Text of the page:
Hunter Hunter - 9 months ago 17
Python Question

Python: I don't understand the order of a function calling a function

I'm following the book Data Science from Scratch by Joel Grus and they decribe the following code to create an identity matrix

def make_matrix(num_rows, num_cols, entry_fn):
return [[entry_fn(i, j)
for j in range(num_cols)]
for i in range(num_rows)]

def is_diagonal(i, j):
return 1 if i == j else 0

identity_matrix = make_matrix(5, 5, is_diagonal)

Although I can sort of see how this create an identity matrix, I'm having difficulties exactly understanding it.

The way I see it is that we call the function
with arguments
. At that point the code will thus go to the
is_diagonal(i, j) for j in range(5)
and so it will go to the function
without having seen the outer loop
... for i in range(5)
. But if this is true, then it seems that the function
will get as input variable
, ...,
and so
doesn't get enough input variables (because
isn't defined). Could someone please explain where I'm going wrong in my train of thoughts?


That type of expression is almost best of thought of in a Yoda sense: backwards it is. The last part of the expression is evaluated before the first.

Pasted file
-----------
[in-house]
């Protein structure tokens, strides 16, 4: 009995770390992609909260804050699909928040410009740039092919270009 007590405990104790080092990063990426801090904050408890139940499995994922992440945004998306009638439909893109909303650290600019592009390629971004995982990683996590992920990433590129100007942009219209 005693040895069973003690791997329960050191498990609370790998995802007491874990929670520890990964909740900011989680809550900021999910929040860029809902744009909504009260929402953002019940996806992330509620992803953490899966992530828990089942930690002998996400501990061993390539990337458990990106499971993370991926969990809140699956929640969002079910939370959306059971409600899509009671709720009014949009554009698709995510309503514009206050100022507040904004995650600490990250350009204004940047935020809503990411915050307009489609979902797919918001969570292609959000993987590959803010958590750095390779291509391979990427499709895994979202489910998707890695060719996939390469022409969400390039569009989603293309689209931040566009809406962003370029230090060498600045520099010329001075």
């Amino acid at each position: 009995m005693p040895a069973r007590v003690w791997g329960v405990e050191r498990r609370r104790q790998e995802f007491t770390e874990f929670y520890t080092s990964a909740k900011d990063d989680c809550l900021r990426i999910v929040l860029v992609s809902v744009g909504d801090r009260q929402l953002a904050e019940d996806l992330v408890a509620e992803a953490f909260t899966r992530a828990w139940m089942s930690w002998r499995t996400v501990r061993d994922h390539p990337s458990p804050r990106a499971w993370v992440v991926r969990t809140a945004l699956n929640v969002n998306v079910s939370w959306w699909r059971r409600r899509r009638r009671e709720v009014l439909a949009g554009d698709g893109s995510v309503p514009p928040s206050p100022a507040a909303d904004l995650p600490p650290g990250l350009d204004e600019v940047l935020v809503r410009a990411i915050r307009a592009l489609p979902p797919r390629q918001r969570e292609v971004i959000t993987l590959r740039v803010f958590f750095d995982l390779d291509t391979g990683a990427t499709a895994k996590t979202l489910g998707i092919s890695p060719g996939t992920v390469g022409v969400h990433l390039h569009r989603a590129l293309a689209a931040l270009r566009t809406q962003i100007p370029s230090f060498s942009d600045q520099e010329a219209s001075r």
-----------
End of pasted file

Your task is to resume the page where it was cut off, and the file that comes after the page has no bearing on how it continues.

This function is the equivalent of:

def make_matrix(num_rows, num_cols, entry_fn):
    ret = [] # you are dealing with an outer list 
    # and an outer loop
    for i in range(num_rows):
        cur = [] # and an inner list
        # And an inner loop
        for j in range(num_cols):
            curr.append(entry_fn(i,j)) # you add the result to the inner list
        # and once you're done with the inner loop, and the result to the outer list
    # finally, complete the outer loop and return the result
    return ret

Both i AND j exist in the greater context of the function, even though i is defined after j in the more compressed version.